It is very well known and too well accepted that people in the Third World have to endure pain and suffering which could easily be relieved if they lived in the rich world. Yet much less well known, is the even more acute contrast when it comes to mental pain.
The problem is also partly one of fear, misunderstanding and stigma - breeding an attitude of `I don't want to know'. Many studies have been published on the effects of malnutrition on the growth of the body. But near-silence reigns on the effect of malnutrition on the growth of the mind.
Obviously, there is also a perennial economic problem. Most people can simply not afford treatment for mental illness. A study by Professor Chowdhury at the post-graduate hospital in Dacca shows just how elite are the psychiatric out-patients - 93 per cent of the men and 79 per cent of the women could read and write, as opposed to a national norm of 22.2 per cent - most of them male.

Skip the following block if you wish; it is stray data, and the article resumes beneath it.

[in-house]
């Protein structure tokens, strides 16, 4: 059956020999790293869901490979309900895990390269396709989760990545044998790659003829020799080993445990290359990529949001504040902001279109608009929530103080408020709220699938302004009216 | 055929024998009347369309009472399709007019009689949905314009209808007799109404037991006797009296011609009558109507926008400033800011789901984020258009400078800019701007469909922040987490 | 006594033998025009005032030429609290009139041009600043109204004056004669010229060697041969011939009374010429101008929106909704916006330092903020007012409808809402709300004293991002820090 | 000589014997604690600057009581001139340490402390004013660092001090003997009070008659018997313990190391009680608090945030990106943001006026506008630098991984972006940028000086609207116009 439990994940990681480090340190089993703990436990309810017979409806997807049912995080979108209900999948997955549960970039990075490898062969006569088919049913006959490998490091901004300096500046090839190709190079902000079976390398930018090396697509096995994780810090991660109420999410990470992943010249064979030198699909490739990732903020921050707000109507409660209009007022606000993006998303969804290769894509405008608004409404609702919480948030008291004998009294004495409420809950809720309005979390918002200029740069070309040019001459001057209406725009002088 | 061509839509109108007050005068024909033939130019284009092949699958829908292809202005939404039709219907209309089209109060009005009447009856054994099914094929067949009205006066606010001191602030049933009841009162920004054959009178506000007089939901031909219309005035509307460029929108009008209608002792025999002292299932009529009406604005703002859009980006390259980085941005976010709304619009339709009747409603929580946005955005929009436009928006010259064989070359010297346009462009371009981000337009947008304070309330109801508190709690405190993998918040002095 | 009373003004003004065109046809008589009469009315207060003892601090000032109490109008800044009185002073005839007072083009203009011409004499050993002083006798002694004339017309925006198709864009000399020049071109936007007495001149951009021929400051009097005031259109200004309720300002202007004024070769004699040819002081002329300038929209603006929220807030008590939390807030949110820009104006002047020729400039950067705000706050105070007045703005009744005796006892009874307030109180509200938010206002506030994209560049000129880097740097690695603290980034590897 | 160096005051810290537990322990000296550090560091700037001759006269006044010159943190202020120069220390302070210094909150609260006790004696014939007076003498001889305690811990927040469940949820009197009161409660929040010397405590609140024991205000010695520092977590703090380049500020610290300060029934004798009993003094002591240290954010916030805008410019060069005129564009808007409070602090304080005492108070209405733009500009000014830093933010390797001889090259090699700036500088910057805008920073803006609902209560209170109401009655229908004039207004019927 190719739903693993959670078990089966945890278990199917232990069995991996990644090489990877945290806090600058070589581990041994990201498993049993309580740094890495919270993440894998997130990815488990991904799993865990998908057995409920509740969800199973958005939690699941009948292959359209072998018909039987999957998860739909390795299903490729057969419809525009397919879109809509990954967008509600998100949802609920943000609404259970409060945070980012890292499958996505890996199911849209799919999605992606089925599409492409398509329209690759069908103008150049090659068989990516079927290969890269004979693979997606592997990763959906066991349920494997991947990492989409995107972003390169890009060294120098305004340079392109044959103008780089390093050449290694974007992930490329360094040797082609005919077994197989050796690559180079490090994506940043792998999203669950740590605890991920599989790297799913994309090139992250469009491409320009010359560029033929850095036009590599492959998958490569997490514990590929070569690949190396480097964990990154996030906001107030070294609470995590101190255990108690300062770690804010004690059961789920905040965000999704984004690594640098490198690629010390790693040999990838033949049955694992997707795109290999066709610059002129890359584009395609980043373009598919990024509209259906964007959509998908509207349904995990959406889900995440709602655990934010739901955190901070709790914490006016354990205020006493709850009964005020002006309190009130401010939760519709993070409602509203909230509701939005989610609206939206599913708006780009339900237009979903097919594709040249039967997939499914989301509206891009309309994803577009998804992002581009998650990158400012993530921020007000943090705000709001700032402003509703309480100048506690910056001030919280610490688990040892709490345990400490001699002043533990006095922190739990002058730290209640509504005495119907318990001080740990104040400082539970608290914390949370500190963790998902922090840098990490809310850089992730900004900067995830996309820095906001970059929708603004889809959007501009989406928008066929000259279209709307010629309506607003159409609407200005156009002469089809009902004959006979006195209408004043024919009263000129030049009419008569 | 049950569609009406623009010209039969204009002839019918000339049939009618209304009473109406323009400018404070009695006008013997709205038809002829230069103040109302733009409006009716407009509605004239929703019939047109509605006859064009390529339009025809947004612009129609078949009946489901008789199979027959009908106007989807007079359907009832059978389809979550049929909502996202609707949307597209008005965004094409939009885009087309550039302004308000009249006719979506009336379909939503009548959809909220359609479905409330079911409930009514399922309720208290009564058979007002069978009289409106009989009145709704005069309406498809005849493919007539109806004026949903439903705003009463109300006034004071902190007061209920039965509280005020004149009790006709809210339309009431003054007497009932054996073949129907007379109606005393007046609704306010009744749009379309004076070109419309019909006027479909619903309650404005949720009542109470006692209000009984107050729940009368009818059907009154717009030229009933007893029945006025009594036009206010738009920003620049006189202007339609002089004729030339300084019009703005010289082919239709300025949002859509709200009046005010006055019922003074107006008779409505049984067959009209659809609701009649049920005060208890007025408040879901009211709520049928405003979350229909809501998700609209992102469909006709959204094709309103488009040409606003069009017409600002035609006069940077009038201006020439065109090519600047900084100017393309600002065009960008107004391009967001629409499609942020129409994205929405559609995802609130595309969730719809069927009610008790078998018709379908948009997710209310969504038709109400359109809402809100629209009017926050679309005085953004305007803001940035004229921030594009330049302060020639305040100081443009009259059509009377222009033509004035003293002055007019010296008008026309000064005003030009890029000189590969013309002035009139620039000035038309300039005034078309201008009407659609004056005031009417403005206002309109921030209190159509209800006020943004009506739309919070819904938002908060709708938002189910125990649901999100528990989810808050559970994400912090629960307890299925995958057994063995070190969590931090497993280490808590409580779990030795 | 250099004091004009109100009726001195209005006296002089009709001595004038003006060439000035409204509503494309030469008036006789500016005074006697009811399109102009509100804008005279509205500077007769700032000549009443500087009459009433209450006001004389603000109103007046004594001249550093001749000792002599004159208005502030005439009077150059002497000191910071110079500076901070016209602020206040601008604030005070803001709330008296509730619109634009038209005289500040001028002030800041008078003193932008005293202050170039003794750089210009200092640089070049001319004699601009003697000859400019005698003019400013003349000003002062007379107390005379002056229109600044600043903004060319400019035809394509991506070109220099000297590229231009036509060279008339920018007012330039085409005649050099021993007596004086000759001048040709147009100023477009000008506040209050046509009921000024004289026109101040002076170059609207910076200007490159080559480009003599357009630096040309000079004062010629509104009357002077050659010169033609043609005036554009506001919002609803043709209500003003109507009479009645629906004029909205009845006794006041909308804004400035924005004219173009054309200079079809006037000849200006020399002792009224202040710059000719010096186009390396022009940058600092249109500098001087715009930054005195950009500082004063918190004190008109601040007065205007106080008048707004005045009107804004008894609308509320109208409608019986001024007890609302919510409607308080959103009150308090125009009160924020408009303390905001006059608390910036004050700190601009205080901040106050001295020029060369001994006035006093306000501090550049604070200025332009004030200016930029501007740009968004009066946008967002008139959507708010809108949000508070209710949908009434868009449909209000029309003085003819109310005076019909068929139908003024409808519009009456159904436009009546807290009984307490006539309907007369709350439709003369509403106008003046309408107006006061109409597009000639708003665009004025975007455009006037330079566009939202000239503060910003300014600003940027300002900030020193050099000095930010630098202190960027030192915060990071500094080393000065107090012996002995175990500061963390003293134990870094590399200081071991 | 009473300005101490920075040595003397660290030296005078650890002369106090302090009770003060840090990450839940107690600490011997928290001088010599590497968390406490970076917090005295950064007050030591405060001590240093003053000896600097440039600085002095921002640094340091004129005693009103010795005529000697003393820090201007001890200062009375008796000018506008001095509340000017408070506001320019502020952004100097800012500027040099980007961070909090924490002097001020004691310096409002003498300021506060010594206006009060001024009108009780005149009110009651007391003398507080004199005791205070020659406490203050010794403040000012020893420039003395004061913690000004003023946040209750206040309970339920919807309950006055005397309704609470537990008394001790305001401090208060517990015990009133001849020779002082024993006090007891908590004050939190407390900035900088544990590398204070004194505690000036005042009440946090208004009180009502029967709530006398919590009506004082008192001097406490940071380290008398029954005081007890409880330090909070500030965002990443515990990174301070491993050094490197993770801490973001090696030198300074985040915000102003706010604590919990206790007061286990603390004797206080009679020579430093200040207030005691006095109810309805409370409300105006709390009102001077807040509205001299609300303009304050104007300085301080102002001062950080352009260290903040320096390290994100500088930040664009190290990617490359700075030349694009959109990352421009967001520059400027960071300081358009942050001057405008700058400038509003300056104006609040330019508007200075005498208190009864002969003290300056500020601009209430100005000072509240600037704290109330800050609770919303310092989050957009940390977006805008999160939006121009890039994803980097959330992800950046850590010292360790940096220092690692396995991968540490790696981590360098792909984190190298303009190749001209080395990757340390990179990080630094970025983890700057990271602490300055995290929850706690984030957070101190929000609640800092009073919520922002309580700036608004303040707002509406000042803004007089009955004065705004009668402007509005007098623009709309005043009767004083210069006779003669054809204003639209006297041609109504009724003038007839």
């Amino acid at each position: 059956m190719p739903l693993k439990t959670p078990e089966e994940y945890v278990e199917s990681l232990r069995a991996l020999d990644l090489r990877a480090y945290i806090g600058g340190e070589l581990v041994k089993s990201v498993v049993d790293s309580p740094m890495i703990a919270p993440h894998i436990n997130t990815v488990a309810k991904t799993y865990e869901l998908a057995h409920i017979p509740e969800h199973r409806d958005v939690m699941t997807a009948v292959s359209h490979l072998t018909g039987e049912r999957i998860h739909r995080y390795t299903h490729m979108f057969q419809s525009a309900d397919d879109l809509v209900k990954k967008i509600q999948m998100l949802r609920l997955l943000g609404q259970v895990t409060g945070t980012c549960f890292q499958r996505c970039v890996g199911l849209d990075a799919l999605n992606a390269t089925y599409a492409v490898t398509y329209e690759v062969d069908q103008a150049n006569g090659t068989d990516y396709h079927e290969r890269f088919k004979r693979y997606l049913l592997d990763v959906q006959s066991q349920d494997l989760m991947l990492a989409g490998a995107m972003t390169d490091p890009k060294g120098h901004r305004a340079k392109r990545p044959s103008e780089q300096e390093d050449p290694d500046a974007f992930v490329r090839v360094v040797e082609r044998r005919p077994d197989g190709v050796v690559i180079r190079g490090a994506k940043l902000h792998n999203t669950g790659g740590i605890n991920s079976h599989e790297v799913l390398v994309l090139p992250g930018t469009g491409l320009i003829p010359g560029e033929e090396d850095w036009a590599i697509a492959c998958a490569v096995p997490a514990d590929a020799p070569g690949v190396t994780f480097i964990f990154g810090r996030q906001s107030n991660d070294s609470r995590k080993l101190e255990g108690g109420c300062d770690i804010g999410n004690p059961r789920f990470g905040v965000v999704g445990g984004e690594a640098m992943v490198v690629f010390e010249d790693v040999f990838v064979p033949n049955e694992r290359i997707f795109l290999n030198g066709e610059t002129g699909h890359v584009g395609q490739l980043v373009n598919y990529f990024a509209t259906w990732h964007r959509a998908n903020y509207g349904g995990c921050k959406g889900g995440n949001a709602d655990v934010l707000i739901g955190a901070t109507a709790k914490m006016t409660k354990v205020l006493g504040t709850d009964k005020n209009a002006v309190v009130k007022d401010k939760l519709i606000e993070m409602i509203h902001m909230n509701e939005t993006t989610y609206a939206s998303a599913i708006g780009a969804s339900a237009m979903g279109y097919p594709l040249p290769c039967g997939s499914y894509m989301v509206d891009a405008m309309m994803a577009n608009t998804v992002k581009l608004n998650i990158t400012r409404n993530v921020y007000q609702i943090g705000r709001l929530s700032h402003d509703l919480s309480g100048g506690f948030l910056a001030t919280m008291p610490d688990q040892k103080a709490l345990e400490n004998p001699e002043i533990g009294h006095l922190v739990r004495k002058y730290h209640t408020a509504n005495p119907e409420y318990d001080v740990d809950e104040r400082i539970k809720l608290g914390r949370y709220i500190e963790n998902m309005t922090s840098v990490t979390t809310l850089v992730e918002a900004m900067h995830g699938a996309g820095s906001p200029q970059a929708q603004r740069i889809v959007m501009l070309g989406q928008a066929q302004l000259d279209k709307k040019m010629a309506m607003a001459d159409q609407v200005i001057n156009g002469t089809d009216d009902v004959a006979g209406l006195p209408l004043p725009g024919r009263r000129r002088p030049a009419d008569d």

The average mental patient is sorted through a series of economic sieves, beginning with the local healers, graduating to local doctors and hospitals, and eventually passing to either the large teaching hospitals or the Pabna mental hospital itself. Many, many drop out along the way - for the family must make realistic decisions about how to spend limited amounts of money. Poverty and stress
Though poverty alone does not cause mental illness, it undoubtedly makes it worse. Stress is known to precipitate emotional illness, and the rural masses in the Third World, subject to frequent bereavement, floods, fires, famines, wars, enforced migration, and rising expectations unmatched by rising incomes, would seem to be under great emotional pressure. Yet little is known about their feelings and reactions.
Particularly vulnerable are the women. A pioneering study of a Bangladeshi village has put facts round that conclusion. Sixty-nine out of every 1,000 people were found to have significant psychiatric illness - but women outnumbered men two to one. Most of them were suffering from anxiety neurosis and depressive illness.